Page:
Back in the Cold War, a sustained absence by a Soviet premiere from public view usually meant one of those fatal “colds” that kept taking the lives of Russian leaders. For a while, those days appeared to have gone for good, but the sudden and unexplained absence of Russian strongman Vladimir Putin has the media world abuzz with speculation. Out of the public eye since March 5th with no explanation, and so soon after the assassination of one of his most significant political opponents, the rumors range from death to, er … birth:
— New York Post (@nypost) March 14, 2015
From Russia, with love child. Vladimir Putin hasn’t been seen in public for more than a week — and rampant speculation over the Russian president’s whereabouts took a wild turn on Friday with reports he was in Switzerland for the birth of his secret daughter.
“Es ist ein Madchen!” or “It’s a Girl!” screamed a headline from the Swiss newspaper Blick, which had him in Lugano to witness the arrival of his child with Alina Kabaeva, 31, a retired Olympic gymnast who served in the Russian parliament and now works for a media company.
The paper reported that Putin’s daughter was born at the posh Santa Anna di Sorgeno clinic on the Italian border.
Putin reserved two rooms at the clinic — one for Kabaeva, and one for body guards, Swiss radio channel RSI said, according to the Daily Beast.
Putin himself was staying with friends in the area, the Swiss website Ticino news reported.
Not all of the speculation has been quite so prurient. After the cancellation of two meetings with regional heads of state, rumors arose that Putin had taken ill. The Kremlin tried to scotch those rumors, with little success:
The Kremlin said Vladimir Putin on Friday met Russia’s top judge and planned to travel to St. Petersburg for a Monday summit with Kyrgyzstan’s leader after days of denying reports that the Russian president was ill.
The Kremlin website published three official photos of Mr. Putin’s meeting with Russian Supreme Court Judge Vyacheslav Lebedev,though the event wasn’t open to the press. Russian state television also aired footage of the meeting, in which Mr. Putin looked in rude health.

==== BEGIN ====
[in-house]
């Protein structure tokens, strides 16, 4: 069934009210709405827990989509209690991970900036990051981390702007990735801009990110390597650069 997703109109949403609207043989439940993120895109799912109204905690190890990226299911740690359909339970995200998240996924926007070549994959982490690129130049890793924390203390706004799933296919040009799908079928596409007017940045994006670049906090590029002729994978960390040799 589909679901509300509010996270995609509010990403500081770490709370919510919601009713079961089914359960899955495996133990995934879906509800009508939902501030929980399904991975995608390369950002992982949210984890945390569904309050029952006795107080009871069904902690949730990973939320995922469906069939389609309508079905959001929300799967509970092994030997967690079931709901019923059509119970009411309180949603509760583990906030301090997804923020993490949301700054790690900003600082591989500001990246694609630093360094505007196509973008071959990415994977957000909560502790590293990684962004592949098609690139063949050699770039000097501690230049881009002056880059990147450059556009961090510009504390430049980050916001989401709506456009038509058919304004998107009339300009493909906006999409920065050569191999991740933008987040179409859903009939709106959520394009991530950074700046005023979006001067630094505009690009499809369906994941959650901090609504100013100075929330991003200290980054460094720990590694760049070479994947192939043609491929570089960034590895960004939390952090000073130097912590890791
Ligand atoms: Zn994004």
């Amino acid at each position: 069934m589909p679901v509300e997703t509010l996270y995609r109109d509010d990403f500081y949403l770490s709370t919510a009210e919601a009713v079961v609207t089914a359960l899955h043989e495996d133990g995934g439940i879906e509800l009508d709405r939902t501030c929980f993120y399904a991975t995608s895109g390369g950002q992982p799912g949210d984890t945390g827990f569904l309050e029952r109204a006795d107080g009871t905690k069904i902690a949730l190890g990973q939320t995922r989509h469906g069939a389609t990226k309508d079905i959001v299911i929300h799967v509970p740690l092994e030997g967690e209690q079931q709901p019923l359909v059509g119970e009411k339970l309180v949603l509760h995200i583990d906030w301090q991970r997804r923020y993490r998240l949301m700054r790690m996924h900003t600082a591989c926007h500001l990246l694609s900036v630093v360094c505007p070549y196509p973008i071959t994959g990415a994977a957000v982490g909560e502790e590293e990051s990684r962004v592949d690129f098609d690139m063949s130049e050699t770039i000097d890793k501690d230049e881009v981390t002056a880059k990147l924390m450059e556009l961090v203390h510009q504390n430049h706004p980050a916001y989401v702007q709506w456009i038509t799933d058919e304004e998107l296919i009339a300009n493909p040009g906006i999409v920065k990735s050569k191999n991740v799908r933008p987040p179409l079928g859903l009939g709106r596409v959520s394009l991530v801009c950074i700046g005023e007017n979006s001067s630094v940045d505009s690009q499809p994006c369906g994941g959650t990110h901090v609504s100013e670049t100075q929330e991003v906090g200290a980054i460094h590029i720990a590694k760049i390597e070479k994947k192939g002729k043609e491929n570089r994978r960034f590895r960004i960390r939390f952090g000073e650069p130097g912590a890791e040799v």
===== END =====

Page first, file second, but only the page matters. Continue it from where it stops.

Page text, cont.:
“Rude health”? That’s a keeper.
Rumors about the Russian president’s health began circulating after Mr. Putin canceled a planned summit with Kazakh President Nursultan Nazarbayev and Belarusian President Alexander Lukashenko in Astana. A Kazakh government official told Reuters news agency that the summit had been canceled because Mr. Putin had fallen ill. The Russian president didn’t appear at a number of other high-level meetings, fueling speculation also about his whereabouts.
The Kremlin denied suggestions of Mr. Putin’s illness. Spokesman Dmitry Peskov said the Russian leader was absolutely healthy in comments to the Ekho Moskvy radio station Thursday, adding that “there’s no need to worry, everything is fine.”
Part of the problem facing the Kremlin is Putin’s own need to bolster his cult of personality in Russia. He has made himself nearly ubiquitous on Russian media, giving photo ops and public appearances almost every day of his time as president and Prime Minister over the last sixteen years at the top of the Kremlin food chain. A sudden and sustained absence would naturally prompt questions, if not panic, especially with the Kremlin offering Soviet-style assurances about his health rather than producing him for a quick public appearance.
Rick Moran wonders if this isn’t Putin being Putin:
For a guy who lives and dies by nurturing his image in TV appearances, it is very unusual for Putin to avoid the cameras for so long. But it hardly means he’s dead or has suffered some kind of debilitating medical event. In fact, once the speculation about his health began, I wouldn’t put it past Putin to deliberately feed that speculation in order to become the center of world attention and feed the mystery of his personae with the Russian people.
Possibly, but there’s a difference between celebrity image manipulation and de facto dictatorships. The former might thrive on a mysterious vacuum, but in the latter those are usually fatal — more so than Soviet “colds.” The reason Putin stokes his cult of personality is to overawe the populace into believing that he’s invincible. Any strong hint of weakness, and especially absence, and Putin will go from Justin Bieber to Nicolae Ceaušescu faster than you can say perestroika.
Sky News reports that the Kremlin is denying the “love child” story, which will disappoint royalty fans, and that Russian state TV is now playing footage of Putin meeting with the Russian judge. However, no one can independently date the footage, and it was supposed to be no press, so the camera shutters in the background seem incongruous to the announced plans for that event:
It doesn’t help that the Kremlin lied earlier about the photos it released. All of this makes the question even more pressing: Why is Putin not making a legitimate public appearance to end the rumors once and for all?